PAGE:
Tuesday, May 25, 2010

What is Your Tipping Point? When retail therapy becomes a compulsion

If you are reading this blog you may have before now asked yourself, "When does my 'retail therapy' become a real, serious concern?" Meaning, do I need help with controlling my urges to splurge? This question was posed to me in a recent interview with Stephanie Berenbaum of the website Fabulous & Frugal. I thought it was an excellent question because it draws the line as to when a person needs professional assistance beyond helpful information offered in magazines, talk shows and valuable websites geared to provide "guidance" as opposed to psychological help.

My answer was not black or white, but, of course, grey. The tipping point for one person is not the same as the tipping point for another and the process of a professional assessment can help differentiate what the tipping point for a specific person is and what a treatment plan in helping someone would look like.

However, this blog is for you, right now, to begin, perhaps, in asking yourself, where am I at? Do I compulsively shop in terms of my own values, limitations, standards and variables? Here are some questions, also offered on my website,, that you can ask yourself today, in this very moment.

  • A=Almost Always
  • O=Once in Awhile
  • I=Infrequently
  • N=Not at all

  • Do you buy things you want even if you know at that moment you do not have the money to pay for it?
  • Is it difficult for you to save money?
  • When you have some “extra” cash that you could save, instead, you think of other things you would like to buy?
  • Do you cheer yourself up or give yourself a reward by “going shopping”?
  • Does more than a third of your income go to pay credit card bills (not including rent or mortgage payments)?
  • Have you had to move credit lines because you typically don’t have the money to pay off your credit line?
  • Do you pay the minimum balance on your credit card most of the time?
  • Are you inclined to keep buying more of your favorite things- clothes, makeup, cd’s, books, computer software, electronic gadgets – even though you do not have a specific need for them?
  • When and if you have to say “NO” to yourself, or control yourself from buying something you really want, do you feel intensely deprived, angry or upset?
If you have four or more A’s and O’s you have overspending tendencies. If you answered A or O to the last question, you are most likely someone who may grapple with compulsive shopping. That question seems to be the most potent indicator of a serious problem.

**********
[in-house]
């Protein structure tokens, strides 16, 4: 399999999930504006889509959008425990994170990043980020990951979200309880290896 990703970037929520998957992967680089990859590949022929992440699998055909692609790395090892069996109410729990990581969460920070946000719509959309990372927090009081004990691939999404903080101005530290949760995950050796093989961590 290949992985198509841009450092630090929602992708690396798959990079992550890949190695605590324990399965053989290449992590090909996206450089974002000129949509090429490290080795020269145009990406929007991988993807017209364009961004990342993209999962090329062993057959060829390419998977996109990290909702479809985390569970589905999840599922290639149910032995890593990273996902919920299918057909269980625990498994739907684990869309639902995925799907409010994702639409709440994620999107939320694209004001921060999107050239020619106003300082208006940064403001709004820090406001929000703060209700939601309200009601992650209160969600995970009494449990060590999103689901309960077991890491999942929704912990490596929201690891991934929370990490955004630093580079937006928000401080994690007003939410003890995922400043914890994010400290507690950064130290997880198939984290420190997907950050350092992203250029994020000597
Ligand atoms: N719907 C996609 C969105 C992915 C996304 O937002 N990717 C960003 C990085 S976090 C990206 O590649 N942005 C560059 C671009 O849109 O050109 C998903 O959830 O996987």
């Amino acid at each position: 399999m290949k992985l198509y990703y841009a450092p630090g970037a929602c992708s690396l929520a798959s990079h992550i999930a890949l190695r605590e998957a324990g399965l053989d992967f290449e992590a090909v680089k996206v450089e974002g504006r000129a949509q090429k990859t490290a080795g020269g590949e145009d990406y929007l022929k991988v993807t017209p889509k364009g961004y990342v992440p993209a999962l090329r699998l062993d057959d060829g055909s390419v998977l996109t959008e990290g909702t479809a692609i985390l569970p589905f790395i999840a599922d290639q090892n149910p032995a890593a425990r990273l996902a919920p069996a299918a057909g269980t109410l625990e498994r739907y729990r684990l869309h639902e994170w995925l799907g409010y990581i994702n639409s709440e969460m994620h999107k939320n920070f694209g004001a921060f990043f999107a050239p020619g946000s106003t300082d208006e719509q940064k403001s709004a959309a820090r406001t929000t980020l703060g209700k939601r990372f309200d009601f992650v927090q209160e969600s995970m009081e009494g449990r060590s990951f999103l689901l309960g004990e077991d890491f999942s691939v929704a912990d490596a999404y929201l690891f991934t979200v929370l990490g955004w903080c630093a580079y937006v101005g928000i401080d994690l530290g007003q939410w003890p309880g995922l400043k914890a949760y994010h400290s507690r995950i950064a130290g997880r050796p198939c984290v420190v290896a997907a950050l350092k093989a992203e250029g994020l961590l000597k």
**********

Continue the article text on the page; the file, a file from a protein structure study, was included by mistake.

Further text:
So, now that you have taken this small, yet meaningful, quiz, where do you think you stand in relationship to your spending trends and ideals? How would you determine your tipping point and what would you base it on?

Please, write your responses and we will start a dialogue!

Monday, January 25, 2010

Jenny Kirk on Figure Skating's Eating Disorder Epidemic (Part II)

After watching the National Ice Skating Championships this past weekend I googled Sasha Cohen Ice Skater Eating Disorder? this morning and your articles on the Huffington Post came up. I was impressed reading your interview with Jenny Kirk.

I took one look at Sasha Cohen on my HD screen and thought this woman is going to drop dead of a heart attack on the ice. As a 25 year old her body appeared basically the same as the 14 year-old US competitor which was alarming to me. I felt particularly saddened by Sasha’s performance because she had stated that she wanted it so badly. I speculate that if she is struggling with any kind of food restriction this could very well have contributed to her tiredness and inability to perform her routine. She seemed despondent during the scoring and yawning during the other performances. I am not trying to diagnose her but her demeanor seemed troubling and after reading your article and interview with Jenny Kirk, eating disorders amongst high-level athletes is so very serious of an issue and I hope that interventions, right or wrong, are made even when the skater or athlete is resistant. There will always be resistance in the make up of an eating disorder, but that should not determine or ward off the care, concern and devotion of people who could be helpful.
Read the Article at HuffingtonPost

Thursday, January 14, 2010

Compulsive Shopping... Becoming more of a reality

A lot of times people say to me, " Your idea and theory behind compulsive shopping resonates with me but I really didn't think it was a real thing, but the more I think about it the more it seems true and real."

Last December I was interviewed by {X}Press Magazine, the San Francisco State University campus magazine, for an article on compulsive shopping. Check it out...